CASTIONE DELLA PRESOLANA, Italy (VN) — One word, one name rattled around the walls in Movistar’s Giro d’Italia hotel Monday in the Alpine foothills above Bergamo.
Dumoulin (Sunweb) leads Movistar’s ace and pre-race favorite Nairo Quintana by 2:41 with six days remaining in the Italian grand tour.
“He’s managed the hard and difficult climbs. He’s regular and consistent,” Quintana said.
“I’m surprised that he’s improved so much and he’s better than I thought he’d be. He’s much better than before.”
A seemingly upbeat Quintana sat in a room packed with around 40 journalists and alongside his team boss Eusebio Unzué. He tried to answer how he will conquer the deficit he faces and gain time on Dumoulin before the Giro time trials from Monza to Milan on the final day.
The 29.3-kilometer time trial suits Dumoulin, who rocketed past Quintana in the last time trial and gained 2:53. However, the Dutchman has yet to win a grand tour. The 2015 Vuelta a Espana was his first serious attempt but he cracked on the final mountain day.
Quintana, who won the 2014 Giro d’Italia and the 2016 Vuelta a España, lives in Cómbita, Colombia, in the East Andes at 2,825 meters above sea level. In his favor, the Giro climbs several passes at or above 2,000 meters on Tuesday and Thursday.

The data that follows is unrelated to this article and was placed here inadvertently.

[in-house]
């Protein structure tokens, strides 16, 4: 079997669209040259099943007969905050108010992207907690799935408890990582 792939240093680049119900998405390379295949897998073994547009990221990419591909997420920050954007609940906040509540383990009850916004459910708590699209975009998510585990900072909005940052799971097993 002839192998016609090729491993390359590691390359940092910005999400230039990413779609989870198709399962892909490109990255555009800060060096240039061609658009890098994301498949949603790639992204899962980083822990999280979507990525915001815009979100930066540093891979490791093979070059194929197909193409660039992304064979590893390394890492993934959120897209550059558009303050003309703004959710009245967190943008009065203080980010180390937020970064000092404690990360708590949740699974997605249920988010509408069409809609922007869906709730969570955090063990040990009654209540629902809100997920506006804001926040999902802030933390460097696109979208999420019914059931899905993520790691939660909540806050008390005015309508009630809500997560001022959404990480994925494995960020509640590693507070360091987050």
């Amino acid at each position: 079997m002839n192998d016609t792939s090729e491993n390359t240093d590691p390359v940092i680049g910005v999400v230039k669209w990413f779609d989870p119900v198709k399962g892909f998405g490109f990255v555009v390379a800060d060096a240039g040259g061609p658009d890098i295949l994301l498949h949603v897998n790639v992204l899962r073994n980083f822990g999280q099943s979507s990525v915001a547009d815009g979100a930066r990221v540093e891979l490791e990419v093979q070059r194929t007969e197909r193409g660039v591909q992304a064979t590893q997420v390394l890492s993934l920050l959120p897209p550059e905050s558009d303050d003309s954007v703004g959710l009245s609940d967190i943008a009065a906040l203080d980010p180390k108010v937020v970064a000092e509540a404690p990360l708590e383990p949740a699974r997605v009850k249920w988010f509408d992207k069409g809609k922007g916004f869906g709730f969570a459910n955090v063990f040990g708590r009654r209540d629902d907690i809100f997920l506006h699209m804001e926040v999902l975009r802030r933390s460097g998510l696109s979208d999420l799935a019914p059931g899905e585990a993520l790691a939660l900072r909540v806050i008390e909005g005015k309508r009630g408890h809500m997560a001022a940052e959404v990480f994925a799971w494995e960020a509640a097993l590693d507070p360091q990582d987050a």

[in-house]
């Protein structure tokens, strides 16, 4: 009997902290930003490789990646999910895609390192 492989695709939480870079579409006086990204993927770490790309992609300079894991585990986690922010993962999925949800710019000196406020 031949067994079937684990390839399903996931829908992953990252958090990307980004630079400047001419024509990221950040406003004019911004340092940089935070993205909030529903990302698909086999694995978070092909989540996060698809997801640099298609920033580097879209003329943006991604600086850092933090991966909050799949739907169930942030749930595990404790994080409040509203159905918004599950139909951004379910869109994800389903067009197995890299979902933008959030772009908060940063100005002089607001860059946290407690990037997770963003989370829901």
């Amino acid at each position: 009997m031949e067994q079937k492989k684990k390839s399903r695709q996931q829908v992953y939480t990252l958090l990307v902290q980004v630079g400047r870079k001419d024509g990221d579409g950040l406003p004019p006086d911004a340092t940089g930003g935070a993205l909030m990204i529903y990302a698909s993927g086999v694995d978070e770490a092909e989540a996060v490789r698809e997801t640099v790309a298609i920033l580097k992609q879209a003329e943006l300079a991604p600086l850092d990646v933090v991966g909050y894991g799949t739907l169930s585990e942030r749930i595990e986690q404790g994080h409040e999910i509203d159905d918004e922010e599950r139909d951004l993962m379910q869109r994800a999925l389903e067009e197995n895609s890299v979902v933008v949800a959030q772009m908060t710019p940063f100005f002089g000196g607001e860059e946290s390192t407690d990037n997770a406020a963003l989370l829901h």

“It’s normal that my body gets better in the third week. The high altitude passes go well for me,” said Quintana.
“Dumoulin is regular and can maintain it well, but I’m good on the high climbs when we are there at 2,000 meters.”
The Colombian several times said that Dumoulin impressed him and admitted he sees little weakness in his Dutch rival.
“It’s a complicated situation for me now,” continued Quintana. “It’s not gone how we hoped, but we always keep faith. I have five days that are favorable for me more than the others. We also have a big team to deliver the goods.”
Experts say Quintana can only be safe with two minutes ahead of Dumoulin ahead of the final Monza to Milan time trial. The Colombian said he can get by with 30 to 40 seconds.
Much more will be understood when the race covers the Stelvio climb twice Tuesday and finishes with a descent to the ski resort town of Bormio. From Bormio, it continues on a similar path through the mountains. It coves four passes high in the Dolomites Thursday to reach Ortisei.
“We’ve only been over a third of the mountains in this Giro,” Unzué added. “Tomorrow, we are looking at 4,000 meters or so of climbing. Maybe Dumoulin will fall apart, but he’s made big steps so far and in the time trials, he’s flying. He’s defending well.”